Sorry if I’m being a bit predictable here, but I don’t like multiplayer very much. Have I not made that abundantly clear for the last five years and counting? I’m not a fan. And the current state of console shooters is a cause for great concern for me, if developers are going to keep making games like Borderlands and its sequel. Games very obviously geared for co-op but sold as single player anyway.
And if you want to make a multiplayer game, fine. Just don’t delude yourself into thinking that the multiplayer can multitask as single player if you just take the other players out, and end up giving a mediocre experience to everyone. Borderlands is rather transparently designed with the hope that you’ll have a couple of friends around to distract you from the tedium of the actual gameplay. It’s like going to a karaoke joint to sing by yourself in a private room. It’s certainly possible and no one in the club will stop you as long as you paid for the space, but it’s missing the point, isn’t it.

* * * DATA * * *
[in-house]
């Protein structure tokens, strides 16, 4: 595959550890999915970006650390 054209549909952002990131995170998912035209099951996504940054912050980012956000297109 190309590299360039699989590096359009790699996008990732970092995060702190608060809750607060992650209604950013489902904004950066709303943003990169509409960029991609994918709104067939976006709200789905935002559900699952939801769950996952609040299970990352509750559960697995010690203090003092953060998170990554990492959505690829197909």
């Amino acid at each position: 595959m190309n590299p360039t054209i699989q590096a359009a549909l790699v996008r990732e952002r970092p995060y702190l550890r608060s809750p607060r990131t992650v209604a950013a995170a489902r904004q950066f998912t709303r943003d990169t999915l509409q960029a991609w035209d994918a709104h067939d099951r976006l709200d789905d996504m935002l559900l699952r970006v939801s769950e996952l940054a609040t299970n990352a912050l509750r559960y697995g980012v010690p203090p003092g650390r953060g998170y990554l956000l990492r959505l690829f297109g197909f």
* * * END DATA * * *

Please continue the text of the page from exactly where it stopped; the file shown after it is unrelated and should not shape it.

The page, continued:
Now, this may surprise you who are used to me projecting the image of a witty, urbane, staggeringly attractive cock of the walk about town, but in social situations I’m pretty awkward. I’ve had anxiety with it for a very long time and I just don’t like other people. Individuals are fine once you get to know them, especially if they’re interesting in conversation or have large, sumptuous breasts, but I don’t like people in the plural and I’ve seen very little to change my mind about that.
And interacting with people online may be even worse, partly because you can’t see a face from which to read those ever-difficult social cues, and partly because people online are more likely to act like complete twats, as I’m sure you’re well aware if you’ve plowed through enough of the internet to find this article. Just the thought that there’s another human being on the other side of the screen, reading and responding to my actions live, makes me feel uncomfortable. I don’t even like keeping Skype or a Facebook window open in case one of the many attractive women of my acquaintance start pleading for me to have sex with them.